Me with horror film producer Lynne Hansen, who inspired my t-shirt.
February isn’t just about chocolate hearts and bouquets of roses. It’s also the official Women in Horror Month!
While I’m nowhere near high enough on the food chain to be showcased on the big horror websites and magazines (I’m working on getting up there though!), I do want to share a little about my experiences as a female director in the horror industry.
First of all, I never wanted to be a director until I was dragged kicking and screaming into that position a few years back. I knew how tough it had been just getting my foot in the door as a special effects artist and I was certain that my foot would be completely amputated if I tried to enter the ring as a director. But I had some very supportive men by my side who talked me into the director’s chair and then talked me off of all the virtual window ledges when all I wanted to do was jump.
About halfway through my first film project as a director I felt like I was getting the hang of it. By the end of that production I had to admit that I enjoyed directing.
While my first film was in post I did a couple more shorts that were pretty much slated to just be YouTube videos and I went back to doing special effects for other production companies. Not surprising but nevertheless annoying, I did run into a bit of misogyny on a couple sets. My favorite was after being held up all day because the director wanted to “shoot a quick scene” before the big effects scene that I’d told him would take at least 5 hours to do, my FX team ended up having about an hour or so to kill several people. Obviously things had to get cut down and in the end we ended up just sloshing a lot of blood everywhere. What did the director have to say to me afterward? The men on my team were great but the women sucked. Seriously.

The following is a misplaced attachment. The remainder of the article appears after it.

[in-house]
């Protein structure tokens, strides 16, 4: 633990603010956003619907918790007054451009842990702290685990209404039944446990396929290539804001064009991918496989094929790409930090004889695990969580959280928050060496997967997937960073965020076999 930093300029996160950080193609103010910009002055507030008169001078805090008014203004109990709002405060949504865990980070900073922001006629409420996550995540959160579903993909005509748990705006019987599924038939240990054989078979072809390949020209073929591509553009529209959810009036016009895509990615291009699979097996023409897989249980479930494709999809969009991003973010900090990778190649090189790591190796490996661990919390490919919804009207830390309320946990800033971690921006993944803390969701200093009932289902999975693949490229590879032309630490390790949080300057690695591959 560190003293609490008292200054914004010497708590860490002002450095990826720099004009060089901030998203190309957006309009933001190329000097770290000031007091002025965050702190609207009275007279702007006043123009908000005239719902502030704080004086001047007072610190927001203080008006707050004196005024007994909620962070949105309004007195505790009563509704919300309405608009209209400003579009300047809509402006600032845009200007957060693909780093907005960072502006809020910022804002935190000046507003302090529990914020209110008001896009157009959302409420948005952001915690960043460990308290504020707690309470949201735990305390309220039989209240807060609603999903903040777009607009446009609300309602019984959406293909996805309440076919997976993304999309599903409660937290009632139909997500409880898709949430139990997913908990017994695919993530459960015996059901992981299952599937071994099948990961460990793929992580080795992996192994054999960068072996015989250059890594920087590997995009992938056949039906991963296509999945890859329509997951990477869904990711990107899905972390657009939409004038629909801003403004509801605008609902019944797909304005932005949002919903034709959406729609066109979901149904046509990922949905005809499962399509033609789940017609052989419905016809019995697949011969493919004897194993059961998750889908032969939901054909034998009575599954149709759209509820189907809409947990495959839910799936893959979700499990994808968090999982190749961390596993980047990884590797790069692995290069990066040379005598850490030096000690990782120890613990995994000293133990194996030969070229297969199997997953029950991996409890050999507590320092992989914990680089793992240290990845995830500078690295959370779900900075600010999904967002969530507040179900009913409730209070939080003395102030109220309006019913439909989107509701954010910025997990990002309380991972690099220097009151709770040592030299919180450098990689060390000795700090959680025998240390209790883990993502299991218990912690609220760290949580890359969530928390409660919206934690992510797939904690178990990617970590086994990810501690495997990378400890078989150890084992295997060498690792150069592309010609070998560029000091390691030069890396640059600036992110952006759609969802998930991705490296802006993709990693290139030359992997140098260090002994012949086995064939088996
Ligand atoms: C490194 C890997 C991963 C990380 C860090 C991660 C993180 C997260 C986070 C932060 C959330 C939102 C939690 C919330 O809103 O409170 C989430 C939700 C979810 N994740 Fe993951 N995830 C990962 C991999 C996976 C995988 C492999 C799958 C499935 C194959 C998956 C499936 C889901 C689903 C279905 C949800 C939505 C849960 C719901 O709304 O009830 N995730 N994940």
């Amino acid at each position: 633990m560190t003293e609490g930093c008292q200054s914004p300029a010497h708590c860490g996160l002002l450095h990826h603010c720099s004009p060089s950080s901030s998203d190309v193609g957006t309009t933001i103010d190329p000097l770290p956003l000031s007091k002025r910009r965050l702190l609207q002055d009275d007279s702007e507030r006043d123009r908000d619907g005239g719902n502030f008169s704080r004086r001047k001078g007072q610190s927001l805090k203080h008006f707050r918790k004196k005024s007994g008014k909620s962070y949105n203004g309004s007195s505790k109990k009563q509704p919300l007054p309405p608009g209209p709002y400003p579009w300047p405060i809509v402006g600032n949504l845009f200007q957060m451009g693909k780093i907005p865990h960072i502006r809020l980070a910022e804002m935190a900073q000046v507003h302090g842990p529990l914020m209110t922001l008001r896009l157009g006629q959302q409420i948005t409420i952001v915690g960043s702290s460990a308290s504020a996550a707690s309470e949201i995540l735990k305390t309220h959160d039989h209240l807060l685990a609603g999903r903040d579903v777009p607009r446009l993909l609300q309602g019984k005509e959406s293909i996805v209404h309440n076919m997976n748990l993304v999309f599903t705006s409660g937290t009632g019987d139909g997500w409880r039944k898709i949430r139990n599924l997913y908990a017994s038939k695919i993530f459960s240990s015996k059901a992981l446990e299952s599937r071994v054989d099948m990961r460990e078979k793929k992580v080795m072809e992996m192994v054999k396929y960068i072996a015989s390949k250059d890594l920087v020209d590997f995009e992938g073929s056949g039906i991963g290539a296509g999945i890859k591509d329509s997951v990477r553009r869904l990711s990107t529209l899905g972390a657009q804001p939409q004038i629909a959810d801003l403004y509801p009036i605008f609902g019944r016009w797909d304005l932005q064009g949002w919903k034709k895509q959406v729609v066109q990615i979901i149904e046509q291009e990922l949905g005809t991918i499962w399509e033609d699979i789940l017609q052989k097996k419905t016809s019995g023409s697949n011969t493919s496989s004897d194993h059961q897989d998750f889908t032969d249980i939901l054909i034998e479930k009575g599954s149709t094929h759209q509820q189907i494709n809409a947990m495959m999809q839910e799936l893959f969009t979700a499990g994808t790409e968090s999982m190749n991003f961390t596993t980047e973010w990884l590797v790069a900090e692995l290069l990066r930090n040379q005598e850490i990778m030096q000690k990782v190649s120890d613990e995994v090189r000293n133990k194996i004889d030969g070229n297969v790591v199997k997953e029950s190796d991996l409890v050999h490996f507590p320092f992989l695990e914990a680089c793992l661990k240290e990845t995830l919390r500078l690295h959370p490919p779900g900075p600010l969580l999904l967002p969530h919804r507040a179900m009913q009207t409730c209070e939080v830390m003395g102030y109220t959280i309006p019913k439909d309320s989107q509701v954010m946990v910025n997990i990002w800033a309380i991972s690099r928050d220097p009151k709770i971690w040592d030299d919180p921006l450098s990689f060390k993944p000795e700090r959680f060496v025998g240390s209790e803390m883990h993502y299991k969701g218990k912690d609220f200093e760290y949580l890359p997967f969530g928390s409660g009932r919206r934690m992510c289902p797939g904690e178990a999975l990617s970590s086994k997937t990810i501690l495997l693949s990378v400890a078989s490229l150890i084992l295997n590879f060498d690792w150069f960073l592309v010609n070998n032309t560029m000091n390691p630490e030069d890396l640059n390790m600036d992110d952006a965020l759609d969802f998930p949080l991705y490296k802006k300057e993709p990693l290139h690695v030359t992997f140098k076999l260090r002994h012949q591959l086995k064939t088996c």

Then I started working on my fifth project as a director and a strange thing happened. I stopped getting calls to work. True, I had taken myself off the market for a few months to shoot “The Family Way: Coming Home”, but after it was safely in the editor’s hands I put myself back out there. And to be completely honest, it bothered me to know that other companies I’d worked for a few times in the past were working on projects and I’d not been invited to the party.
Was it a coincidence that I stopped getting FX job offers after announcing I was directing again? Maybe. But I’ve also been told by more than a few people that it may be because I dared to enter the Boy’s Club. I really hate to think that that is true.
So instead of being up to my eyeballs in fake blood and silicone, I spent nine months promoting and touring with “Coming Home” on the festival circuit. Given how often I’d been kicked in the teeth with reviews on my past work, I was very surprised at how well my latest film was received. One big lesson I learned was that you should always have a speech prepared when you are in attendance at a festival and your film is nominated for an award. I’m sure everyone has seen the photos and videos floating around that should all be captioned “Shiva gets caught off-guard and fumbles her way through public speaking.”
I’m very glad that I did a festival tour. I attended some very memorable ones and met a lot of fantastic people who are very much in favor of female directors. I got a lot of encouragement and some great advice on moving forward. Now I’m working on my sixth and (hopefully) seventh projects in hopes of having the opportunity to do it all again.
My advice to any women thinking about entering this Thunderdome: Prepare to wear your skin like heavy armor and take no shit from those who would try to stomp on you. Keep working on projects and don’t give up, no matter how battered you get from bad reviews, nay-sayers, and haters. Be honest and realistic with yourself while at the same time reaching for the stars. But if you are just in it strictly with the goal of having a glamorous life and making lots of money, get out now!
#WomenInHorror #WIHFF #WIHM #IMakeFilmsLikeAGirl